Consider the traditional transactiondriven CRE professional. When given a mandate like “we need to secure 20,000 square feet of class B office space in Memphis, Tennessee,” the first thing a traditional CRE professional will do is to concentrate on executing the project as a single transaction. Traditionally, the mentality for most professionals in corporate real estate has been to focus primarily on acquisitions and deal making rather than on long-term portfolio management.
The lack of a longitudinal and strategic portfolio management orientation at most companies is understandable given the dearth of management tools and processes made available to CRE professionals in the past.
However, as companies start to realize the potential in leveraging their portfolio of assets, management of acquisition, utilization and disposal of assets has become a much more important competency. Especially in challenging economic periods when companies may need cash injections into the business, asset releases from corporate books can be a boon to the cash flow needs of the CFO.
A better planned, cost-controlled and coordinated property portfolio with a clear strategic plan needs to be in place to provide the business with cash flow and ensure the ongoing use of corporate real estate is not disrupted. In the absence of a centralized portfolio management orientation, lease management and associated service decisions are left to local/regional managers and/or lower-level staff. This often results in sub-optimal decisions that lead to higher ongoing operating costs. It is not uncommon that such companies lack visibility to the true costs of excess real estate or a view of their global real estate portfolio utilization.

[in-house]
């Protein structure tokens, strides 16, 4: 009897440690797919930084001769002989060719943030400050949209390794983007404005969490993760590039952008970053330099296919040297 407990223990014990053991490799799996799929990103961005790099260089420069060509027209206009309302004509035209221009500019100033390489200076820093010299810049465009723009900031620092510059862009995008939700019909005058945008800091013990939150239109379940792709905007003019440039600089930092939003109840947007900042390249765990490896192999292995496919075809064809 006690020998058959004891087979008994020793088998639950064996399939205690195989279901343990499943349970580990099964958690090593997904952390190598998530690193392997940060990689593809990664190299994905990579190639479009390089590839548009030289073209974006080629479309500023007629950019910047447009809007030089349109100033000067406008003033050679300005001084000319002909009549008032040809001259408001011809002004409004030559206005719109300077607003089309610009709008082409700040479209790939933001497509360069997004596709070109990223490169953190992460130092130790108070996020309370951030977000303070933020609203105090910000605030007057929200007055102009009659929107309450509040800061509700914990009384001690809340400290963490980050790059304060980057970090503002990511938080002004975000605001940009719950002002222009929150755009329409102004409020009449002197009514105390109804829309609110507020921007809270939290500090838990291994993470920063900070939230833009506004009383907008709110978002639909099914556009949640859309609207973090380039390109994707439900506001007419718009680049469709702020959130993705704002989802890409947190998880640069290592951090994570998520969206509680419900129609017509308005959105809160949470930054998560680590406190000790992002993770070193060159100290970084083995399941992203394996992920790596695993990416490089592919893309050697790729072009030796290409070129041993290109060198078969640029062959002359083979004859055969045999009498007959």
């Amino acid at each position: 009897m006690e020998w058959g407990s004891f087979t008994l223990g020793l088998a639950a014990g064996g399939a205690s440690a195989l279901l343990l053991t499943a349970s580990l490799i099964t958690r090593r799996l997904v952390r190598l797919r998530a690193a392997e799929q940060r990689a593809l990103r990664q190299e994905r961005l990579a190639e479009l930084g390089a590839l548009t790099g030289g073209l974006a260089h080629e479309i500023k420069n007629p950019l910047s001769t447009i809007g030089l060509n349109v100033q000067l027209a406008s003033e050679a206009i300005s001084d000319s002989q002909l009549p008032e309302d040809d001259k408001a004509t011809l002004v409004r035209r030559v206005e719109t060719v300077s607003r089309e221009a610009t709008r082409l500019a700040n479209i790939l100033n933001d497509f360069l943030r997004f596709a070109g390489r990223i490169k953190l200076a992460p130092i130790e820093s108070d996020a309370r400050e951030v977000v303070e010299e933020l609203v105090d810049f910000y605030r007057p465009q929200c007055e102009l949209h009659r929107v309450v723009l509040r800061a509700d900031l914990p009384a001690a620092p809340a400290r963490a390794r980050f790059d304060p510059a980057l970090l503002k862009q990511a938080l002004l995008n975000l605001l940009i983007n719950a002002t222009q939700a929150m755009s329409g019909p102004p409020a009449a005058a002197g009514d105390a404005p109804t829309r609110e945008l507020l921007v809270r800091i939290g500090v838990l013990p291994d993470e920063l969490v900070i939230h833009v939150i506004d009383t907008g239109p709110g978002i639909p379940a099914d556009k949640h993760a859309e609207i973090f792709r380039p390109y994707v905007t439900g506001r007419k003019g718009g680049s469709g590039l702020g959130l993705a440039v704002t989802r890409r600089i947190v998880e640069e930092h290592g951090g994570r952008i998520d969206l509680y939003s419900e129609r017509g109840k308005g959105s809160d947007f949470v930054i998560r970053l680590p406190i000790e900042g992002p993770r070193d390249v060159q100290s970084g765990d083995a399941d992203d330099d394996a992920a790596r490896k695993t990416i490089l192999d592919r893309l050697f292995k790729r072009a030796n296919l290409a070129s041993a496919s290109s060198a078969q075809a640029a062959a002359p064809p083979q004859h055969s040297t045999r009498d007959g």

Without global visibility, the corollary also holds—it is nearly impossible to visualize and quantify the potential savings opportunity from real estate portfolio optimization and centralization of related services. Visibility is only one aspect of optimizing related facilities services. Visibility allows organizations to quantify spend in various categories and begin to get a sense of the potential to capture economies of scale in certain spend areas.
But to truly capture maximum savings potential requires deep supply market intelligence, at both a national and local market scale, to achieve the optimal mix of the most competitive prices at the highest possible service levels.